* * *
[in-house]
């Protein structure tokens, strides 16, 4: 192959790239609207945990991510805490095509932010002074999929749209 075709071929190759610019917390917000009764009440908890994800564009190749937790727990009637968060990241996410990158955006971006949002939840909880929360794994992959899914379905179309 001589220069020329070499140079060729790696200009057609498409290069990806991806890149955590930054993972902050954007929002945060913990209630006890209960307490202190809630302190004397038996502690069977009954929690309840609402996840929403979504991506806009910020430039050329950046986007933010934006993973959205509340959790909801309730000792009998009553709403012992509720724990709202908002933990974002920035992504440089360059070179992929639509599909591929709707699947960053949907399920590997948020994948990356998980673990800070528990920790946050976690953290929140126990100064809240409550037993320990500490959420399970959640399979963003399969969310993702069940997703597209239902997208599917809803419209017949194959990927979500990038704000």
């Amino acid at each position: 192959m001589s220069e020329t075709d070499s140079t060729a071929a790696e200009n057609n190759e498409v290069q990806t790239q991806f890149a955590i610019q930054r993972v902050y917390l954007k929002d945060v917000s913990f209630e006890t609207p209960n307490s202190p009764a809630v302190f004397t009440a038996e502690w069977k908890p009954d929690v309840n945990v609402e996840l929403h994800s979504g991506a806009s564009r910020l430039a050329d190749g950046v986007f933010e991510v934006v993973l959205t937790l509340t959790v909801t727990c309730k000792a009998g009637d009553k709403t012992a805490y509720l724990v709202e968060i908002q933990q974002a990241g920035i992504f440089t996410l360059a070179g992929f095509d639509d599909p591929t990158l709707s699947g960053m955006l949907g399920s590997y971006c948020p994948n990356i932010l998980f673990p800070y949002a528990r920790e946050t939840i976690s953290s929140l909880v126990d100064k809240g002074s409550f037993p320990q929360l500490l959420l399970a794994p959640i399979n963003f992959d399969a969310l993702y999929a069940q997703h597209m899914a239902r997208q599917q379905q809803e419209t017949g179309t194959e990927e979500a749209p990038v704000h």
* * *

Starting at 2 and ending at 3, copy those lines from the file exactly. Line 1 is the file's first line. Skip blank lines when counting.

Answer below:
């Protein structure tokens, strides 16, 4: 192959790239609207945990991510805490095509932010002074999929749209 075709071929190759610019917390917000009764009440908890994800564009190749937790727990009637968060990241996410990158955006971006949002939840909880929360794994992959899914379905179309 001589220069020329070499140079060729790696200009057609498409290069990806991806890149955590930054993972902050954007929002945060913990209630006890209960307490202190809630302190004397038996502690069977009954929690309840609402996840929403979504991506806009910020430039050329950046986007933010934006993973959205509340959790909801309730000792009998009553709403012992509720724990709202908002933990974002920035992504440089360059070179992929639509599909591929709707699947960053949907399920590997948020994948990356998980673990800070528990920790946050976690953290929140126990100064809240409550037993320990500490959420399970959640399979963003399969969310993702069940997703597209239902997208599917809803419209017949194959990927979500990038704000």
């Amino acid at each position: 192959m001589s220069e020329t075709d070499s140079t060729a071929a790696e200009n057609n190759e498409v290069q990806t790239q991806f890149a955590i610019q930054r993972v902050y917390l954007k929002d945060v917000s913990f209630e006890t609207p209960n307490s202190p009764a809630v302190f004397t009440a038996e502690w069977k908890p009954d929690v309840n945990v609402e996840l929403h994800s979504g991506a806009s564009r910020l430039a050329d190749g950046v986007f933010e991510v934006v993973l959205t937790l509340t959790v909801t727990c309730k000792a009998g009637d009553k709403t012992a805490y509720l724990v709202e968060i908002q933990q974002a990241g920035i992504f440089t996410l360059a070179g992929f095509d639509d599909p591929t990158l709707s699947g960053m955006l949907g399920s590997y971006c948020p994948n990356i932010l998980f673990p800070y949002a528990r920790e946050t939840i976690s953290s929140l909880v126990d100064k809240g002074s409550f037993p320990q929360l500490l959420l399970a794994p959640i399979n963003f992959d399969a969310l993702y999929a069940q997703h597209m899914a239902r997208q599917q379905q809803e419209t017949g179309t194959e990927e979500a749209p990038v704000h």